- Associated Press - Monday, March 31, 2014

HELENA, Mont. (AP) - A $4.6 million charitable donation will fund a three-year project that aims to improve the emergency medical response to acute heart attacks in rural areas of Montana, American Heart Association officials said Monday.

The donation from The Leona M. and Harry B. Helmsley Charitable Trust will create a three-year “Mission: Lifeline” project in Montana similar to those already funded in South Dakota, North Dakota, Wyoming, Minnesota and Nebraska.

The $4.6 million is expected to pay for the first three years of the program, which will identify gaps that lead to slower and less effective cardiac patient care, according to the heart association.

A main goal is to equip hospitals and emergency responders with mobile equipment and training. The mobile electrocardiogram heart machines can help diagnose heart attacks caused by total artery blockage, which are often deadly without quick treatment.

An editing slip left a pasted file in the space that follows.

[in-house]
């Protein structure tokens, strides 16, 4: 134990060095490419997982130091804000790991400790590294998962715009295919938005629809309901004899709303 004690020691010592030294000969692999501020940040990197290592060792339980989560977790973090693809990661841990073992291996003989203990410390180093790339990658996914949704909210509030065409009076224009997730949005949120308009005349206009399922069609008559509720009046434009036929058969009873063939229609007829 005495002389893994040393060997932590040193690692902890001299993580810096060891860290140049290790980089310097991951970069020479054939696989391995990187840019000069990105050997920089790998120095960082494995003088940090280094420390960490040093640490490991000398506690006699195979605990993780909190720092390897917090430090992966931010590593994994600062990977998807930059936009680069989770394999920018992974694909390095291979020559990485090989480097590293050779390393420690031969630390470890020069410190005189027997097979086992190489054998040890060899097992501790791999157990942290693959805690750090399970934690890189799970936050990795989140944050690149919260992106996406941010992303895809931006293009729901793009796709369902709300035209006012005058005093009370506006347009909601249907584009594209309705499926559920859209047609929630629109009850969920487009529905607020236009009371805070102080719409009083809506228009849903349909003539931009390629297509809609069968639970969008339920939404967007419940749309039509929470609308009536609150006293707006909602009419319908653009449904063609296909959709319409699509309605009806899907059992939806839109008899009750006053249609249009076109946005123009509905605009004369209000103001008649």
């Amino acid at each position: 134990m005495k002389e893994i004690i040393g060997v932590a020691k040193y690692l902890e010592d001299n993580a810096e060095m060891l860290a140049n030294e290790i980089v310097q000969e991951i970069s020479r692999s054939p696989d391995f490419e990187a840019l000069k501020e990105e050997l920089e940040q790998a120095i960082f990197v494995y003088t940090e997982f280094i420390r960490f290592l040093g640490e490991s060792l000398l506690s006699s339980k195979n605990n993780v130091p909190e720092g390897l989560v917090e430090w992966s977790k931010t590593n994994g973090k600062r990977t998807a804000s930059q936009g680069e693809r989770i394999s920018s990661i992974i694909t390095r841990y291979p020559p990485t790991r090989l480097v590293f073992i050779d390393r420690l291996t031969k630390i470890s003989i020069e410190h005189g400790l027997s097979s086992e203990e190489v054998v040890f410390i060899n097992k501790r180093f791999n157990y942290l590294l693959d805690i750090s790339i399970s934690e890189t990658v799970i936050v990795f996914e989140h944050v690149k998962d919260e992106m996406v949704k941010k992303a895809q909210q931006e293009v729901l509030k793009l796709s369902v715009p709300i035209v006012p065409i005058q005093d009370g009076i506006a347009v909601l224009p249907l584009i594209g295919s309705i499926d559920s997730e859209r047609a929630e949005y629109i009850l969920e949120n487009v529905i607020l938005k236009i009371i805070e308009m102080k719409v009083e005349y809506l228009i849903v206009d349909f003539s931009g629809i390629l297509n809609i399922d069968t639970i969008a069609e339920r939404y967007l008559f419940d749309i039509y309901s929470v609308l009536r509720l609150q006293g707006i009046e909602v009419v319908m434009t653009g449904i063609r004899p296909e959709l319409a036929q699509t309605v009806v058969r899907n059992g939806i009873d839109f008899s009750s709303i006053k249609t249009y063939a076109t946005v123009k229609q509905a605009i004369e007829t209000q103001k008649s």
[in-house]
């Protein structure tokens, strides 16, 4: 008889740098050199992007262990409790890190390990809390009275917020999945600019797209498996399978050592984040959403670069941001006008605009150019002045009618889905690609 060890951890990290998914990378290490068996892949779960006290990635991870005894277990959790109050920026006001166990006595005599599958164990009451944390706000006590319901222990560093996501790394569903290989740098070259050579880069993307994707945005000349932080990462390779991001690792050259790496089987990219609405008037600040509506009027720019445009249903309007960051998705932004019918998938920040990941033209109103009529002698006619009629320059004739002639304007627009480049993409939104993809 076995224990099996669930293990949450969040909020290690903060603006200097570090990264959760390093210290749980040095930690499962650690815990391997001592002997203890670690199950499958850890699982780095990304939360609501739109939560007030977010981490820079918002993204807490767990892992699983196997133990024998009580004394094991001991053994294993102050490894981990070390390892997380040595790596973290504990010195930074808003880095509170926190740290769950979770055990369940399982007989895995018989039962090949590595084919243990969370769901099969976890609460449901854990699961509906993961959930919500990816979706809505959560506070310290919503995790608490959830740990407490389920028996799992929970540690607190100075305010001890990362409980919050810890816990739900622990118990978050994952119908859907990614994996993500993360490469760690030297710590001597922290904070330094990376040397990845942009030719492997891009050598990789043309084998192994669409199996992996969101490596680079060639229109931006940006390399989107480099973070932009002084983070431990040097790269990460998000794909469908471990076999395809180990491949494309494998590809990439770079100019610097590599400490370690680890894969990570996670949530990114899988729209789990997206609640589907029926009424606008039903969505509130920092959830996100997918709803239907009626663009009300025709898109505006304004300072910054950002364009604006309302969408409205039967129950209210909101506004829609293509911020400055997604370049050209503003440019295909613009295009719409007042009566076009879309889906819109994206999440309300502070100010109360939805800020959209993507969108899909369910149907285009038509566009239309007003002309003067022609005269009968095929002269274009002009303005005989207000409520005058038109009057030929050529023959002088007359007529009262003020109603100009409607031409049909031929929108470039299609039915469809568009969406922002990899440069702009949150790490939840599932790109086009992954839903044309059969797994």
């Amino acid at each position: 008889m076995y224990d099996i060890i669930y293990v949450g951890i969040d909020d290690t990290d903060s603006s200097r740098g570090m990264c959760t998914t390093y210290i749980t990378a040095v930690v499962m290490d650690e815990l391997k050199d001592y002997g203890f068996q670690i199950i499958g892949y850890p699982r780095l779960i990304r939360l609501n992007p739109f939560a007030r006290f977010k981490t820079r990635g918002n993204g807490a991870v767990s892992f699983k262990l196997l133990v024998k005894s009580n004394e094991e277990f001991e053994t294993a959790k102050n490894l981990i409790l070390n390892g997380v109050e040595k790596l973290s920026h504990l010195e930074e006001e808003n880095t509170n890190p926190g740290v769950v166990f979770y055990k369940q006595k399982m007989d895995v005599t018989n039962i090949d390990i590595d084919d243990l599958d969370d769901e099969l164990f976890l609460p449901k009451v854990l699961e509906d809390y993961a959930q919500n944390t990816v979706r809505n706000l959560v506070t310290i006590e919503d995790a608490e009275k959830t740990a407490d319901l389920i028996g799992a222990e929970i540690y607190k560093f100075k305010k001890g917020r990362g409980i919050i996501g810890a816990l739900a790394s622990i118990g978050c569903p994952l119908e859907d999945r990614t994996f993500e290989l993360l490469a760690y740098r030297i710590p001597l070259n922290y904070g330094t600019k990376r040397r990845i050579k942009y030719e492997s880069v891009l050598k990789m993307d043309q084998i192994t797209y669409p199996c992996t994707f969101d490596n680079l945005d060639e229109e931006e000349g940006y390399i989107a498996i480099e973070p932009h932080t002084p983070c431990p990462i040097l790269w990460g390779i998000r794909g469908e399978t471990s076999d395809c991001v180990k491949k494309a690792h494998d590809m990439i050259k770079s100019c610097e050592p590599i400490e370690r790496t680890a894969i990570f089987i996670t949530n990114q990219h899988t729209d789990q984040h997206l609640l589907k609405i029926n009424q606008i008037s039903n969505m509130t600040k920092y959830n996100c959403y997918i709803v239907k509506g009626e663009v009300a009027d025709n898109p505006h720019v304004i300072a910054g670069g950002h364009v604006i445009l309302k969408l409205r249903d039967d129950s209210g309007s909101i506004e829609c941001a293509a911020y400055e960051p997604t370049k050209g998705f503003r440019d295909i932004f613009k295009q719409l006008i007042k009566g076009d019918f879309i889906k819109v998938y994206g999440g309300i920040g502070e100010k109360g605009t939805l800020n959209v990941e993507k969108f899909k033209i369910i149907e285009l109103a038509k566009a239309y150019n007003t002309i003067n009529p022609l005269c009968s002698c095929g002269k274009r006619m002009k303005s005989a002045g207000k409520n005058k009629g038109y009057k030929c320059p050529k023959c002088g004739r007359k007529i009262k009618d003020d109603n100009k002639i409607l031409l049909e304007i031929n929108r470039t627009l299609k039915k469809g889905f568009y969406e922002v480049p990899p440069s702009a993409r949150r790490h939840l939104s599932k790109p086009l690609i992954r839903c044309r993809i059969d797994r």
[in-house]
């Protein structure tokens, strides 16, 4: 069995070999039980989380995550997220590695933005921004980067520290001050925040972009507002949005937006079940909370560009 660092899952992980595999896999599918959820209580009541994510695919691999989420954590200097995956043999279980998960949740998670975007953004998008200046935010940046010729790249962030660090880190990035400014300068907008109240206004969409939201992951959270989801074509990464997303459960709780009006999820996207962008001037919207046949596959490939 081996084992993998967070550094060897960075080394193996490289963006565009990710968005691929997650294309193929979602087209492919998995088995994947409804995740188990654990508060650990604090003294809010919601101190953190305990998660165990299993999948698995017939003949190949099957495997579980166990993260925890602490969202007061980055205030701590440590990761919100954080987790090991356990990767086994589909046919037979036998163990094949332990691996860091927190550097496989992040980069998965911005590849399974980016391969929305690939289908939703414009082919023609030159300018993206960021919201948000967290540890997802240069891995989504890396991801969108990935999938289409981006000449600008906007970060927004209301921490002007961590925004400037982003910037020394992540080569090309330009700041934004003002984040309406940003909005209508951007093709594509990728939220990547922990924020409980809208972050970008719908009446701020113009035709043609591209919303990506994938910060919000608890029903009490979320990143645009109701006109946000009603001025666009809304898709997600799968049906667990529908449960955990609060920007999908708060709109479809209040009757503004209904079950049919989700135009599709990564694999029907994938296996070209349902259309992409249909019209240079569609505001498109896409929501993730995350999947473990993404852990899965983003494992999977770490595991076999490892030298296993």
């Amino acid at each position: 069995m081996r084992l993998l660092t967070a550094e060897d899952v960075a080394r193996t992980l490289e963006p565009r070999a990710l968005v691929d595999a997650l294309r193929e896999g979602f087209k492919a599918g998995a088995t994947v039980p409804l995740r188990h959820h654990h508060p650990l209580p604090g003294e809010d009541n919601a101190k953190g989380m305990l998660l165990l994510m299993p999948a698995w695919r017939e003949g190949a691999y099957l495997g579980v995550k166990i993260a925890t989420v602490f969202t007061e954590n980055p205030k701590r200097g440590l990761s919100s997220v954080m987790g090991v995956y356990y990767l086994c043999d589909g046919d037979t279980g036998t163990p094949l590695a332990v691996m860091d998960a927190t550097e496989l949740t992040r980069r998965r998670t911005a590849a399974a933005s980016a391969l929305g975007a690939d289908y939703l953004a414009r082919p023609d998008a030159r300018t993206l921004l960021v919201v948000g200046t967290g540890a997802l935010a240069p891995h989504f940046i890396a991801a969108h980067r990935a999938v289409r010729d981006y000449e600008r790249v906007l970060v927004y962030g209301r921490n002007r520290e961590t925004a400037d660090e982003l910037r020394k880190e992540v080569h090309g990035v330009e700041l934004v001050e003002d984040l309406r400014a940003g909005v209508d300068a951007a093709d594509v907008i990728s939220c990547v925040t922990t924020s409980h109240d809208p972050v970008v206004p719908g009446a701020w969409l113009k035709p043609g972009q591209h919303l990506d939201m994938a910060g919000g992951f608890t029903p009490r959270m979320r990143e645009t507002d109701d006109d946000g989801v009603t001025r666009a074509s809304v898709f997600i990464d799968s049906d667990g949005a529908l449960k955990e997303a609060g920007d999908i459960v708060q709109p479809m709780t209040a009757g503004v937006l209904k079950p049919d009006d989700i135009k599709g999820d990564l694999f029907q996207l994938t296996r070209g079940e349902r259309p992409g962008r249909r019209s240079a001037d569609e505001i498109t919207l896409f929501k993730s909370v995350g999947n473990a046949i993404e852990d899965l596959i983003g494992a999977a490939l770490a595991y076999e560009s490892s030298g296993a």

One machine can cost $25,000.

Those heart attacks are called ST-elevated myocardial infarction episodes, or STEMI. Nearly 1,800 people in Montana were hospitalized with heart attacks in 2012, and 777 of those were STEMI cases, according to state health officials.

About two-thirds of STEMI patients don’t receive the best available treatments to restore blood flow, heart association officials said.

Another aim will be to streamline protocols and processes with a systemwide data tool, improved collaboration among health providers and a public-education campaign.

The donation was announced at the Montana Capitol on Monday by Gov. Steve Bullock, Kathy Rogers of the American Heart Association and Walter Panzirer of the Helmsley Charitable Trust.